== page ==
Young Rinu Srinivasan finally received some genuinely good news. She has gained admission to the Muzik Lounge School of Audio Technology in Chennai for a two-year course in sound engineering. The institute approved the application without the mandatory interview required of its applicants.
The generous act is the closest these girls may get to an award for gallantry, and it is unusual in a country where the exercise of free speech is routinely punished. No good things come of opening your mouth.
"But what relationship does [this reward] have to free speech?" asked a sceptical friend, "Why would she get admission to a music school because of what she did?" Of course, the girls' courage in the face of severe intimidation ought to be recognised, but a fast-track college admission struck him as inappropriate.
I disagree and for two reasons.
One, we routinely reward athletes in ways that have nothing to do with their original achievement. Mary Kom received a Mahindra Bolero for winning an Olympic bronze medal. Fiat presented Sachin Tendulkar with a Ferrari when he equalled Don Bradman's test century record. What does an automobile have to do with sporting talent? It's a bit like arguing that Sachin ought to have received a golden bat or an entire cricket field, perhaps. And let's not forget that cricketers were awarded secure bank jobs back in the socialist days for making the national team.
In this case, Rinu was given what she needed most: a chance at rebuilding her life in the aftermath of a traumatic experience that put her in the national spotlight. And one can argue that she needed this admission a little more than Sachin needed that Ferrari.
And that brings me to the second reason: Rinu's arrest directly threatened her career prospects. She was arrested for a 'liking' a Facebook update on Bal Thackeray, but was in real and present danger of paying the price in terms of her personal future, as her father RA Srinivasan told the Hindustan Times:
My daughter has passed her BSc in Botany and wants to pursue a course in audio-engineering in Chennai. The two-year course begins in January next year, but since the case is on-going, we fear for her career… We are more concerned about the charges being dropped. It will be difficult for my daughter to pursue her further studies when she has a case against her at the age of 20.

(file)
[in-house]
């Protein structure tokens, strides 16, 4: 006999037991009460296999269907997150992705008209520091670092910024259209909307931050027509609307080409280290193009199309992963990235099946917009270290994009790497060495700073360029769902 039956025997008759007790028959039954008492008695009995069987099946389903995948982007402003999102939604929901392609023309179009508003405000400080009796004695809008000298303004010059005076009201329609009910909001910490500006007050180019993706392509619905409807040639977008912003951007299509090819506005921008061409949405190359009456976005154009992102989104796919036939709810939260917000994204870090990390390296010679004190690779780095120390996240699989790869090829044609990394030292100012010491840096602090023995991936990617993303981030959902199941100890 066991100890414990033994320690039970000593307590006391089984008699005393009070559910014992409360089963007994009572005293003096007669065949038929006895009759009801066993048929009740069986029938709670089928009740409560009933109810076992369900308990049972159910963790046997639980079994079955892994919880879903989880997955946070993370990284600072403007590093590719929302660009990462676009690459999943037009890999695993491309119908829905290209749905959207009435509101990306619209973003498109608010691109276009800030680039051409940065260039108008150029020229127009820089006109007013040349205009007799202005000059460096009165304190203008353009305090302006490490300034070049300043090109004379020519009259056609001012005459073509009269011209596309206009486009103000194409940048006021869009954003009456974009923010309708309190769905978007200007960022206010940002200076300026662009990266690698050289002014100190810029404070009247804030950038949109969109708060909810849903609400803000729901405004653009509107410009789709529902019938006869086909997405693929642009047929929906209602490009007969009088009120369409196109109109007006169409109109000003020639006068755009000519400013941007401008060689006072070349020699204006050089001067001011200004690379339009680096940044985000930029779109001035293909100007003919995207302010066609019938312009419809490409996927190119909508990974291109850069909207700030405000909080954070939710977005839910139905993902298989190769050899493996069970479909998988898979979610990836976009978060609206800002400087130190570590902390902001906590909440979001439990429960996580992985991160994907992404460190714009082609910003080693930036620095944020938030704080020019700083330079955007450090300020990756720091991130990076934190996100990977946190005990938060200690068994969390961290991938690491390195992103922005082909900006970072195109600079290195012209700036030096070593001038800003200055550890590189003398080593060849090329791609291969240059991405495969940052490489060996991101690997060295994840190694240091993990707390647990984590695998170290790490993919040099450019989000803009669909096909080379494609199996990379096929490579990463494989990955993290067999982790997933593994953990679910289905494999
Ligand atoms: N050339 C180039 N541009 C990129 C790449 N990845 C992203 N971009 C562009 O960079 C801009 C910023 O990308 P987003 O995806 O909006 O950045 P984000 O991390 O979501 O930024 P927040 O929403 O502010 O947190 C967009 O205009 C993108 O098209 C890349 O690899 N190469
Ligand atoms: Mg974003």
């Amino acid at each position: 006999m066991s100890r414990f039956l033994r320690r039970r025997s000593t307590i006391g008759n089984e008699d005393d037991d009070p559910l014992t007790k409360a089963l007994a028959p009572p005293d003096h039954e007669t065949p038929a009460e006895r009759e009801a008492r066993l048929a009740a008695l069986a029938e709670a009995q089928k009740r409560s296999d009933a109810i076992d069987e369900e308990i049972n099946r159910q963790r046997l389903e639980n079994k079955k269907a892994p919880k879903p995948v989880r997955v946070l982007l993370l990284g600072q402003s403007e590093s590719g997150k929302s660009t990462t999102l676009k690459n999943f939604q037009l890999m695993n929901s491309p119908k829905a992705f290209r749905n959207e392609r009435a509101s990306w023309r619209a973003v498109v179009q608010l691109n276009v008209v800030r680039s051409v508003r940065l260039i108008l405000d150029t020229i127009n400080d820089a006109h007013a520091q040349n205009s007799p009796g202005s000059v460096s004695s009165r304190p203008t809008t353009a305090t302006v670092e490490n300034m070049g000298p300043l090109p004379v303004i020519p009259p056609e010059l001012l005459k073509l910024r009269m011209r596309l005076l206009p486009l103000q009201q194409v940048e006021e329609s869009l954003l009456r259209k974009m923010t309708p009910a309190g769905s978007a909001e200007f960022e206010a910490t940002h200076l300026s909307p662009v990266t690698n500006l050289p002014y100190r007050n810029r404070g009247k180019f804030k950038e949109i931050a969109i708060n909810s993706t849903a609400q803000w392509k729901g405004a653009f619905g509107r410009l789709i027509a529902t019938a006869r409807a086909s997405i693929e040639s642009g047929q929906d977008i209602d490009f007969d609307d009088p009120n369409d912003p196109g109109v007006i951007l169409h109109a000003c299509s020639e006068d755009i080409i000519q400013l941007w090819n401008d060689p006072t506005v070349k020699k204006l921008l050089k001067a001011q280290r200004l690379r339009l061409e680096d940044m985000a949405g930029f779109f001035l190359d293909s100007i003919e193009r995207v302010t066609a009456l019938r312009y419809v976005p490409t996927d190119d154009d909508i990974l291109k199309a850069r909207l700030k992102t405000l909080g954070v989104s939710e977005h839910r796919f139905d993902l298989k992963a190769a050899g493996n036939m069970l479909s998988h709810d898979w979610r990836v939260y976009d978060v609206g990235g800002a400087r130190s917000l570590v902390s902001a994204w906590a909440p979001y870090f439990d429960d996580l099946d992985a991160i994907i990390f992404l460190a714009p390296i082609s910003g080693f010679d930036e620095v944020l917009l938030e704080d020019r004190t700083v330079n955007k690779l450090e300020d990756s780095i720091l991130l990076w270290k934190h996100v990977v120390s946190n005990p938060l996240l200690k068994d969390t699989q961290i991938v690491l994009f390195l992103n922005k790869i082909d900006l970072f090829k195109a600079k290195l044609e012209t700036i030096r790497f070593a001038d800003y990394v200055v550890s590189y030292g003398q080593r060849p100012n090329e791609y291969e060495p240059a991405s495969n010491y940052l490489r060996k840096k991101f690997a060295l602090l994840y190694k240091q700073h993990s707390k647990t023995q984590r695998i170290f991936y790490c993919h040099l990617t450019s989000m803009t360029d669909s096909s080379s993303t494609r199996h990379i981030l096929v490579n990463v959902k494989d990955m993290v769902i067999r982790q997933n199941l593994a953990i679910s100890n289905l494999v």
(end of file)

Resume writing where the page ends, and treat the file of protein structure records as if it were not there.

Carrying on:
If the Muzik Lounge School had not stepped in to waive the interview, they would have effectively punished Rinu for her actions on Facebook. She couldn't attend the interview in Chennai because of the conditions imposed on her bail which prohibit her from leaving Palghar, and require weekly visits to the local police station. Rinu and Shaheen are still enduring the consequences of an arrest that everyone -- except die-hard Sainiks -- views as illegal. The case has not yet been dropped, and until it remains "under investigation," they will be treated as potential criminals by the legal system.
The Chennai institute's actions are especially laudable in a culture that tends to be wary of people who run afoul of the law -- however just their cause. Institutions, be it companies or colleges, tend to avoid such persons because they get branded as "troublemakers."
Of course, the sad bit is that neither girl will be making any more "trouble" in the future. Unlike Shaheen who has deactivated her account, Rinu is back on Facebook but armed with a new resolution: "I'm not scared to express myself but I won't write anything about politicians. I'll be like, 'I had a coffee today, I'm going to sleep, good morning, good afternoon'. That's all."
That sounds pretty scared to me. And fear is the unacknowledged price that these girls -- and our democracy -- will have to pay for this shameful incident. So bring on the rewards, appropriate or not, for their punishment has been anything but.
Next up: Shaheen and her uncle, Abdul Ghaffar, who suffered Rs 15 lakh in damages to his clinic.